Sue Lukes answers questions on eligibility

I am delighted to announce that eligibility expert Sue Lukes is joining us a Easy Law Training and you can read details about her courses over on the ELT website.

To show you what she can do, she has provided us with some typical questions and answers.  If you have any of your own feel free to ask!


Question: I am advising an unaccompanied asylum seeking child who is due to be 18 in the next month. He has leave to remain for 3 1/2 more years. He is now applying for his own independent accommodation, but I have been told he is not eligible for social housing because he has limited leave to remain. but I thought all care leavers were entitled to apply for social housing?

Response: Obviously social services will have a responsibility to him as a care leaver (what duties depend on what type: best on this that I have seen is the Coram guide on Seeking Support available at www.seekingsupport.co.uk).

For housing, his entitlement (as a person subject to immigration control) depends on the type of leave that he has. He has limited leave to remain, so the question is whether he is in one of the classes of people with limited leave who are eligible:

  • Class A (if he has refugee status, which starts with leave for five years),
  • Class B (if he has limited leave granted with no conditions as to recourse to public funds, which is often called discretionary leave, and is often given to people who have applied for asylum and are allowed to stay and eventually settle in the UK but do not qualify for refugee status.

This type of leave can be for any period from 3 months to three years), or class D (humanitarian protection, granted after an asylum application, for up to five years).

If he has one of these types of leave to remain, he is definitely eligible. As someone who applied for asylum, he would have been given one of these types of limited leave to remain, and all three of them make him eligible for housing.

This is a pretty basic bit of eligibility law and I am surprised that anyone told you or him he was not eligible as that would not only be clearly inaccurate but also potentially lay the authority open to legal action, both in failing this care leaver and in discriminating illegally against a potential housing applicant. So please (after checking what leave he has!) do go back and tell them they should not be offering this sort of advice if they do not know the relevant law.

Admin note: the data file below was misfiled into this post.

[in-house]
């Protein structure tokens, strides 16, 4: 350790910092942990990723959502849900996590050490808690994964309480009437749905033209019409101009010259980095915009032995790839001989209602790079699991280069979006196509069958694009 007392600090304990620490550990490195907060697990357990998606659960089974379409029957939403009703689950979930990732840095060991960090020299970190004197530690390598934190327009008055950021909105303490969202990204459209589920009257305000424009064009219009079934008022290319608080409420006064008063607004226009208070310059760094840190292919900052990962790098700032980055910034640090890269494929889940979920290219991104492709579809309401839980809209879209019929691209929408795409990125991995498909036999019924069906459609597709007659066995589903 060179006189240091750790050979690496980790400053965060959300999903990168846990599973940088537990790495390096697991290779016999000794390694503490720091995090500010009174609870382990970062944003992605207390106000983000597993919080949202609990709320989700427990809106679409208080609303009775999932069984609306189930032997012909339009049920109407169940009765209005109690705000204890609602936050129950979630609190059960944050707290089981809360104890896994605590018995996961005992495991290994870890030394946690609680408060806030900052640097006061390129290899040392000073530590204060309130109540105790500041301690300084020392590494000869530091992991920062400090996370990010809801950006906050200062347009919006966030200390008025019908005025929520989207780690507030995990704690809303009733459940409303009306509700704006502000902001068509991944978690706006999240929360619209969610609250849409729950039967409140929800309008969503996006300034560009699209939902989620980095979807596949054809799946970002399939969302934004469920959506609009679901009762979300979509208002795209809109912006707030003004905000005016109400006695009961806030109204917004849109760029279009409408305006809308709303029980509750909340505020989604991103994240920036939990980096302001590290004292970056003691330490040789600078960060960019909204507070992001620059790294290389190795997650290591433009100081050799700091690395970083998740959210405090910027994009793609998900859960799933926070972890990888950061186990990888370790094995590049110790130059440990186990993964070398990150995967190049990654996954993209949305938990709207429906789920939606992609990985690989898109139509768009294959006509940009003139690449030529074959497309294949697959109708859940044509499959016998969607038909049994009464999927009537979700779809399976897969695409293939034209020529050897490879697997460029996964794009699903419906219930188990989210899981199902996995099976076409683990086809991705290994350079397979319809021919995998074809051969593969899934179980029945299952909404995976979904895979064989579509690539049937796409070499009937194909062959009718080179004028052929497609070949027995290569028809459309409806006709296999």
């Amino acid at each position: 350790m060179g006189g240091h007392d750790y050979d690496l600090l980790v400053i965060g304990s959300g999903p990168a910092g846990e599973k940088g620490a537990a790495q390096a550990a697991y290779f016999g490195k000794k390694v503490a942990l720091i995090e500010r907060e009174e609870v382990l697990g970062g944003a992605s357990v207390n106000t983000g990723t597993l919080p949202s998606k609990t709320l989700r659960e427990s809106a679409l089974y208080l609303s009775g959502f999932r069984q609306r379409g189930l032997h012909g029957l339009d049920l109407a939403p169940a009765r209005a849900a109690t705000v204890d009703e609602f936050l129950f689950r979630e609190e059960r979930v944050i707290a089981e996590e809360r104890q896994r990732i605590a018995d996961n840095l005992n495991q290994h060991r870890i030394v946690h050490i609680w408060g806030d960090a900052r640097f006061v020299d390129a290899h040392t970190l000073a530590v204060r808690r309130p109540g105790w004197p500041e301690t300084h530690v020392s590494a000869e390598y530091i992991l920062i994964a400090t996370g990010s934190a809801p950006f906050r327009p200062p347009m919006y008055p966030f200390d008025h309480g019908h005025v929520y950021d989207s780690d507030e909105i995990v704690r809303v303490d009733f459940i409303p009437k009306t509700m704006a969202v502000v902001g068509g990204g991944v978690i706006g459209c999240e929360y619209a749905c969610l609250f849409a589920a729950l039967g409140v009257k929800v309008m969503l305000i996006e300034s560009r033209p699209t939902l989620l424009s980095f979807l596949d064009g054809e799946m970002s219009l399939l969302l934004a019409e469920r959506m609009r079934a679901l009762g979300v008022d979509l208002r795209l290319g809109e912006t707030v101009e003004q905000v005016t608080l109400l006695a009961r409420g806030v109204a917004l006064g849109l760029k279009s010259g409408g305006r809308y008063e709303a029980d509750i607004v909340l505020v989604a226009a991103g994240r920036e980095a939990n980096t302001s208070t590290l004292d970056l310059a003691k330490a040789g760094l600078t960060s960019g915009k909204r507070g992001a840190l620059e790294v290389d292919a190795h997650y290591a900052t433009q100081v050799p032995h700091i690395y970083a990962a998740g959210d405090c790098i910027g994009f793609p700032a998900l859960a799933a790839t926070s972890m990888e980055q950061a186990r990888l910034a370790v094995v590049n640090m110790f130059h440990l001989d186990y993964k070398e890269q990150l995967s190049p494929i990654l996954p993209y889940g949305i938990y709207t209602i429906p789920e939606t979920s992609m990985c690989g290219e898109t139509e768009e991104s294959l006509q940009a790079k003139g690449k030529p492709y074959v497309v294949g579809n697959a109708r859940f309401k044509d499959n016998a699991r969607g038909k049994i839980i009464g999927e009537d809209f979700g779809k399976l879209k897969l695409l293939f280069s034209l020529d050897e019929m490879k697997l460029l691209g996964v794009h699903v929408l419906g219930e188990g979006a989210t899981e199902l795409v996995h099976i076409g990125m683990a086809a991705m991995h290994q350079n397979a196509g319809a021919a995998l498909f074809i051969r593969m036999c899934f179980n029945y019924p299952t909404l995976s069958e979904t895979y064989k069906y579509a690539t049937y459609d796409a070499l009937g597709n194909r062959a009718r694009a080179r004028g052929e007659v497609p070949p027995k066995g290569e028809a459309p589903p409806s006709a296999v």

Question: I am a homeless officer and I have had an approach from a lady and her children who all hold EEA passports, although the mother was born elsewhere and arrived in her country of citizenship as a refugee.

She lived in a home there found for her by the local authority from 2005 until a few months ago, but then decided she wanted to move to the UK and so found a property locally at quite a high rent, via the internet.

She did not find work here before coming, saying it was impossible to do that until she was here in Britain, she has not worked since arriving but is looking for work and has applied for and been awarded JSA. But she now has rent arrears and has been issued with a notice to quit. What homelessness duties do we have to her? Is she intentionally homeless?

Response: If your lady has never worked in the UK, it looks as though the only right to reside she has is that of a workseeker which is a non qualifying right for housing allocation and homelessness, so she is ineligible.

Obviously now she is getting benefits she can get HB to cover the rent (assuming it is within local LHA) and if she can make an arrangement to pay the arrears that may prevent homelessness. And as she has a right to reside as a workseeker then social services may assist her with this.

So since she is not eligible, the issue of intentionality does not arise, so I will not delve further into that!

Question: This is about a man who is an EEA citizen who came to the UK in 1994. He thinks that he probably worked for approximately 5 years when he initially came to the UK. However, he is finding it hard to find any relevant records to prove it. However, since he initially worked for approximately 5 years, he has been off sick claiming welfare benefits and not on JSA.

Do we have to keep searching for proof of his work history to prove eligibility?

Response: If he was a worker then, he probably got the permanent right to reside out of it if he did 5 years.

Alternatively, he may have become permanently unable to work due to his illness, and assuming he did at least two years work first, then he would have got the permanent right to reside after 2 years in that situation.

Lastly: he may be temporarily unable to work and so retaining his worker status: I know it is a long time, but case law is clear that the issue is not the length of time a former worker is off work but whether they will be able to get back into work with treatment (in Moreno v Hackney LBC January 2009 the MCLCC found that Mr. Moreno was indeed temporarily unable to work for four years from 2004. Hackney had failed to consider whether the treatment he was receiving would result in him getting well enough to work, which was the key consideration).

It certainly looks like the DWP think he is either a worker or has the permanent right to reside since they are paying him sickness benefits based on a right to reside. So you could reasonably decide he is eligible on that basis.

For more information on Sue >> click here.

Leave a reply

Back to top

"Talking Shop" Blog

Sue Lukes answers questions on eligibility issues

November 1, 2014

About Sue Lukes

Sue is a well-known specialist in migration, equalities and service provision especially local services, advice and community development.